by Emma R. Robinson



Idle at the edge of the endless plain

Night comes to Naucum, the noiseless forest,

Where broken bells lie in bits on the ground

And the branches are laden with tarnished windchimes.


Suddenly, something unsettles the darkness,

A person appears at the plain’s southern edge.

Wearied from walking, his wide shoulders slumped,

He looks up a moment, then enters the woods.


A bough, a branch, a bit of leaf

He searches for something to start a fire

But the foray is fruitless, the forest is barren

He covers his eyes and slumps in despair.


“Salutations, stranger! Stuck in the cold?”

A man emerges from the misty woodlands.

He waves to the wanderer, warmly smiling,

“If it’s kindling you need, I’ve a fire nearby.”


“How generous!” The journeyer jumps to his feet.

“And how strange to see you in this silent place!

I’d take up your tender in a trice but for this —

I can’t think how I’ll repay your kindness.”


“Your fears are unfounded, my friend,” he’s assured.

“I’d rather be riven than write you a bill.

In addition, it’s dull to dine by oneself,

Your company’s all the payment I need.”


So the journeyer joins his genteel host

And the two of them tramp through tangled debris

Till they come to a clearing, the camp of the guide,

Warm from a fire ringed by smooth stones.


“Rest on a rock and I’ll roast you some food,”

The owner offers his itinerant guest.

For a stint, they sit in solitary thought,

Then the host, in politeness, strikes up in speech.


“Why do you wander these wilds, good guest?

Few now foray this forested place.

Searching for secrets? Or songs? Or glory?

What brings you to Naucum? What do you seek?”


“I’d help you, my host, if I had an idea.

I’m seeking for something to seek,” says the guest.

“My life, I’ve felt listless, lacking in meaning,

I travel in hopes of finding a purpose.


“But enough. What’s this ‘Naucum’ you know all about?

I haven’t heard the history of this land.

You can tell me the tale as we take our meals

For stories are lovely for passing the time.”


“Happy to help,” says the host with a smile.

“The story is something I’ve studied for years.

So relax and listen to the lore of Naucum,

The tale that I’ve carried for four decades now.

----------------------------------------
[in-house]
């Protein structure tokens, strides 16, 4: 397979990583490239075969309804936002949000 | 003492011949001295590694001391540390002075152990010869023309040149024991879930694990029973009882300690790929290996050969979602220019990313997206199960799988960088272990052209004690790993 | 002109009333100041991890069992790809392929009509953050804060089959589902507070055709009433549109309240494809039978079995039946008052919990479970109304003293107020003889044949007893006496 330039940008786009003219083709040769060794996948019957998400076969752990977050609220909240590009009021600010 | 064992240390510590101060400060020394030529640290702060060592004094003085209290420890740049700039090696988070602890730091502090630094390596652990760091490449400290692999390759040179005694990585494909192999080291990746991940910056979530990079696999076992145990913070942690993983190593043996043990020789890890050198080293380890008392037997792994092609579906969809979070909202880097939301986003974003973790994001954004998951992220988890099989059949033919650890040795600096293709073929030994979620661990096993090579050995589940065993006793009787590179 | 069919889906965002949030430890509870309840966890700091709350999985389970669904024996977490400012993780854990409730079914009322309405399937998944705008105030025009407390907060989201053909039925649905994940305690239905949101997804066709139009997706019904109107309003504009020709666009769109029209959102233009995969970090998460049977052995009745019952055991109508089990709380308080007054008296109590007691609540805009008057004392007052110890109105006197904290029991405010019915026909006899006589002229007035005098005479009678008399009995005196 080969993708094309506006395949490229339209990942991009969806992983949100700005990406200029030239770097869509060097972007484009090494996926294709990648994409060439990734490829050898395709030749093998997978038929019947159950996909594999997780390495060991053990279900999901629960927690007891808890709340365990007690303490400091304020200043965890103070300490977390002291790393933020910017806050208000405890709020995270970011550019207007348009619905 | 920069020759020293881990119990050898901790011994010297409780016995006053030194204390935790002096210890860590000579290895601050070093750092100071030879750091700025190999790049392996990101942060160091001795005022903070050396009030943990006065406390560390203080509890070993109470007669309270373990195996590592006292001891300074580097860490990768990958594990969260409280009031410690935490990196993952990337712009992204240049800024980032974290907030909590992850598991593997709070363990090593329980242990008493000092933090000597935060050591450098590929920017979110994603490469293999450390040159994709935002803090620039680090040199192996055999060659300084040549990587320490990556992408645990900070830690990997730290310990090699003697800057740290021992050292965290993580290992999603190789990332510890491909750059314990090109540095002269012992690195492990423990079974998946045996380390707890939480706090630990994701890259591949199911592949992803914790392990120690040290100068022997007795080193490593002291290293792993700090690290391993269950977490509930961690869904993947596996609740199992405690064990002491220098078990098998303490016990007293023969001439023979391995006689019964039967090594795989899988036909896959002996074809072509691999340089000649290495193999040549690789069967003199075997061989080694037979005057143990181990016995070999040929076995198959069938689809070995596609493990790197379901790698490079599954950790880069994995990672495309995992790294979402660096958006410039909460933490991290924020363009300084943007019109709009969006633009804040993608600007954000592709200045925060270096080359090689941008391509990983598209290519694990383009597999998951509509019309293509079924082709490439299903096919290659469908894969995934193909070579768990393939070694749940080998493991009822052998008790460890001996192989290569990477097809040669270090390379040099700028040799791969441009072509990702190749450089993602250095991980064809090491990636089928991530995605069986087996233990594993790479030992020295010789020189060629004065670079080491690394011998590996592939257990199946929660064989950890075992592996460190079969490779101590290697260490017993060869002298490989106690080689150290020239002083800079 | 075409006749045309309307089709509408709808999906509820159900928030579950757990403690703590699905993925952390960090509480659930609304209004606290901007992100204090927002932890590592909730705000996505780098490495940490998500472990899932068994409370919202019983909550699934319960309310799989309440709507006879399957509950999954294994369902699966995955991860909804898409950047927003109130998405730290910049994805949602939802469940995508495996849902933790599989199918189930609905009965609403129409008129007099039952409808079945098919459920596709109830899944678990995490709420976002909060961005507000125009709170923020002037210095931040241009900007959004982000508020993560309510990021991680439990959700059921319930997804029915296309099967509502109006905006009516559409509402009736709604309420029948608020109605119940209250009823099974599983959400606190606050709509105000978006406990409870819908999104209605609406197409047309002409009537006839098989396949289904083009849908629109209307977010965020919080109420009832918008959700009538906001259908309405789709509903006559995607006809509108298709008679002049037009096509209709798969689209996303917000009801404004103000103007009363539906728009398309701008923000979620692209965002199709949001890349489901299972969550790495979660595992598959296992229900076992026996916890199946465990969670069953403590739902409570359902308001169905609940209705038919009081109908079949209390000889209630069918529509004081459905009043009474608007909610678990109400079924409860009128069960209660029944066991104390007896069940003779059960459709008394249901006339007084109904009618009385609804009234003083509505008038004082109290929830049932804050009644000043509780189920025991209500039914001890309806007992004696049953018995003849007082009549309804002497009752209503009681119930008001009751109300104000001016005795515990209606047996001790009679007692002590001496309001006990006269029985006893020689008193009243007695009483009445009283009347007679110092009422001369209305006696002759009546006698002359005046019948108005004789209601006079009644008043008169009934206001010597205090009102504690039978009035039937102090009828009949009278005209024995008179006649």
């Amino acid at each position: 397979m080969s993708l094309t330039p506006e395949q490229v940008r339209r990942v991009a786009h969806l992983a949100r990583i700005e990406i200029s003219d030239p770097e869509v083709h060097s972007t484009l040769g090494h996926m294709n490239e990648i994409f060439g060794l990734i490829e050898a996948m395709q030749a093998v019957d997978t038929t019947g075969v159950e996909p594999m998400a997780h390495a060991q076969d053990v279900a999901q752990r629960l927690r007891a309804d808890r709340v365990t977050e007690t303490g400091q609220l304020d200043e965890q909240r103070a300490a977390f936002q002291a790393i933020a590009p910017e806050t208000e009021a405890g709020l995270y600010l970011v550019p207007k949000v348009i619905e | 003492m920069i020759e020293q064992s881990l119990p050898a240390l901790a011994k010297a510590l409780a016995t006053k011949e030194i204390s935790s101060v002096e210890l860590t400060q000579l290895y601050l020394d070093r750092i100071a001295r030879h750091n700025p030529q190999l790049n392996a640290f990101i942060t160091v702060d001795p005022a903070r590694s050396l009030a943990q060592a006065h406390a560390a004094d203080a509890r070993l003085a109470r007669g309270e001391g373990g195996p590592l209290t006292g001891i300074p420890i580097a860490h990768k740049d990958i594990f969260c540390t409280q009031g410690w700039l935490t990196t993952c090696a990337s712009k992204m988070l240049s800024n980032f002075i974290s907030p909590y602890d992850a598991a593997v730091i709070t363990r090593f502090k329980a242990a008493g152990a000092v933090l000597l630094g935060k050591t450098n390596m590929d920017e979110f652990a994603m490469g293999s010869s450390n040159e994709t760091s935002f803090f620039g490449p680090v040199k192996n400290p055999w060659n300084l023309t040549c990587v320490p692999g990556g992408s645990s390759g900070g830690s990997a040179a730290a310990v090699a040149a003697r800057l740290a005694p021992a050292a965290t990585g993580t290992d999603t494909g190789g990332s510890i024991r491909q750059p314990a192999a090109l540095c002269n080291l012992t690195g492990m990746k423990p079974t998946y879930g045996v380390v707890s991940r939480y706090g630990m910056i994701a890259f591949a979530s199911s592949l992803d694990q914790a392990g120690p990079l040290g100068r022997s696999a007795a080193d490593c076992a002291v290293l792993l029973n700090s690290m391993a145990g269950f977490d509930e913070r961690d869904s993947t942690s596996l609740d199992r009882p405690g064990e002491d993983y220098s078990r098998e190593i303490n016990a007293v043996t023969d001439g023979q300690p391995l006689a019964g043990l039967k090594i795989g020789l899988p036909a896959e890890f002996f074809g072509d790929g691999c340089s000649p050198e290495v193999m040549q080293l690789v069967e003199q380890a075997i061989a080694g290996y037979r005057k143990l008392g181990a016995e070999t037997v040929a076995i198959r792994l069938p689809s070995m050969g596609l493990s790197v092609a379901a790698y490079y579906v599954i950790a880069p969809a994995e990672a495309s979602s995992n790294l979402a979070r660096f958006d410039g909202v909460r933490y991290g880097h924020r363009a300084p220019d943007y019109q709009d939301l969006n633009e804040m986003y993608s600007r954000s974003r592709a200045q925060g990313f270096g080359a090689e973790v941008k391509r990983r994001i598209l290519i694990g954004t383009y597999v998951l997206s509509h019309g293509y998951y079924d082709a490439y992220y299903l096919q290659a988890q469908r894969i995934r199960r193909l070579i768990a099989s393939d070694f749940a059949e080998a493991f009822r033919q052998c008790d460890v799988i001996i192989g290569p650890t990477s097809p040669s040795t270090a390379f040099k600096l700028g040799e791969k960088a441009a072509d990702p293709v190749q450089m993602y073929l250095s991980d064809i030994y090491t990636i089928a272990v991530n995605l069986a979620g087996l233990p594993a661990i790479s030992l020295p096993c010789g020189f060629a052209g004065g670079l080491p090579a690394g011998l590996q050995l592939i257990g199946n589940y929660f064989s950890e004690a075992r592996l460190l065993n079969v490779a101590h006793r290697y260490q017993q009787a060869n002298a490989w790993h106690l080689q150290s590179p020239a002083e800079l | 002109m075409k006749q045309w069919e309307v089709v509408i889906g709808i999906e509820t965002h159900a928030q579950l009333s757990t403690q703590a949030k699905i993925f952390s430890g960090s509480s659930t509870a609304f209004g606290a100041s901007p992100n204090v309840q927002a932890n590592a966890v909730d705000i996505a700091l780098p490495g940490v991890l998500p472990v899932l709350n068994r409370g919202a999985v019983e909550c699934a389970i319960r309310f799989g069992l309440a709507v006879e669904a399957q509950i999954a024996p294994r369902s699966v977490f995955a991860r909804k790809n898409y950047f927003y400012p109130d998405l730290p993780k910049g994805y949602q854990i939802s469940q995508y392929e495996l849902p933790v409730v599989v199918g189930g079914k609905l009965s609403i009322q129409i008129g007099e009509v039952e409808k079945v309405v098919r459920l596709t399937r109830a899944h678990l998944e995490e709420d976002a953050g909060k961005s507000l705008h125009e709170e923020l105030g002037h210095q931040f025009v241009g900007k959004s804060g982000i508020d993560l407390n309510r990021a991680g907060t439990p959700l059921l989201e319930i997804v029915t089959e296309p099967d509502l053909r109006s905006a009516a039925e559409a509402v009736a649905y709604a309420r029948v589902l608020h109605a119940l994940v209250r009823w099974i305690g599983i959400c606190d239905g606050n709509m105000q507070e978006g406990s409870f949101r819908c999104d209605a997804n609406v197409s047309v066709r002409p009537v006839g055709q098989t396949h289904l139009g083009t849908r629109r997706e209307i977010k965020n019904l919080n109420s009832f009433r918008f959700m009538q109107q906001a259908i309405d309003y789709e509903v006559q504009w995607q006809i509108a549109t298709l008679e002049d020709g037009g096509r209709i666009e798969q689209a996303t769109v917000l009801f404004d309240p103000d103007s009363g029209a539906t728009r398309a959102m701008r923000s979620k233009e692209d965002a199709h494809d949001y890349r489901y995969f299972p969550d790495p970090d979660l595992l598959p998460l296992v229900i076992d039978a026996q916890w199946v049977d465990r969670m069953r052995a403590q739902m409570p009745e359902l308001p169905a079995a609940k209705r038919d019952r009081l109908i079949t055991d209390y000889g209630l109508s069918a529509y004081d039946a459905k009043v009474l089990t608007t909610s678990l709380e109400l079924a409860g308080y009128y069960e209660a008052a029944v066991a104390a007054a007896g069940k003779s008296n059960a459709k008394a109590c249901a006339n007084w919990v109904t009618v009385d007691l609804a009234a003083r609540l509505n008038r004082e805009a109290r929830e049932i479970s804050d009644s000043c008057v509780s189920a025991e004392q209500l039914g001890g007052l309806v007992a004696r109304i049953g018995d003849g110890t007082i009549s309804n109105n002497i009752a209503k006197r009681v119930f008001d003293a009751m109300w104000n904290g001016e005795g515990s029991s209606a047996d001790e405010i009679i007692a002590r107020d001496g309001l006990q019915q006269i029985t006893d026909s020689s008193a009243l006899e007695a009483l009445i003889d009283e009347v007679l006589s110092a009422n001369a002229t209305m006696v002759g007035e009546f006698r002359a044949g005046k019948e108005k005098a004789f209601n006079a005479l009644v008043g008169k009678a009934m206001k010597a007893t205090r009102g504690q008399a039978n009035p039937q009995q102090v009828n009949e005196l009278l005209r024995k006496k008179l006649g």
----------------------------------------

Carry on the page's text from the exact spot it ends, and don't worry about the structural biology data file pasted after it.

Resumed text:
“Naucum is now the noiseless forest,

But once it was the wondrous Woodland of Song,

Where the branches bloomed with bells, not flowers,

And instruments grew from the fruits of the trees.


“The Woodland! The wind, as it wove through the trees,

Would set them to singing. The songs that they made!

Lofty yet lively, melodious and bright,

A hearer could weep and dance in one beat.


“And the birds! From the boughs, they’d blend their songs

With the tunes of the trees and the tone of the wind.

And the sound of sleet when it struck the bells!

And the rain! And the chimes! And the glory of song!


“Such bounty… and the blessing wasn’t bound to the flora

For the folk of the forest were friendly and wise.

Just yet generous, gentle while steadfast,

Unrivaled in insight or will to do good.


“They held hospitality highest of virtues

And welcomed all wanderers that went through their land.

And despite doing so for decades on end

Their blessing meant their kindness was never abused.


“Such is the story of the song-land of old,

But its luster was lost millennia ago

In the tale that is tragic, and terribly strange,

Of the man named Fidicen and his small-seeming choice.


“The Fidicens were the foremost family in the woods,

Sought for their skill in stringing violins.

Courtiers came from countries around

To dine with and learn from the Fidicen folk.


“And with every entry of some eminent caller,

The guest would give some gift to his host,

And the Fidicen father, front of his house,

Would repay each offering with a gift of his own.


“So the Fidicen family flourished in wealth,

And were honored by all in that auditory wood

Till an evening early in autumn one day

When an elderly man came to their door.


“It was the close of a calm and comfortable day

When he knocked, almost noiseless, on the enameled wood,

And though the head of house was half-asleep,

He hastened to greet this unforeseen guest.


“‘Hail! How can I help you?’ he asked.

‘I see you’ve been strolling for scores of years.

Care to keep our company this night

Before you leave for your next destination?’


“‘I’m honored,’ said the elder, ‘and accept with my thanks.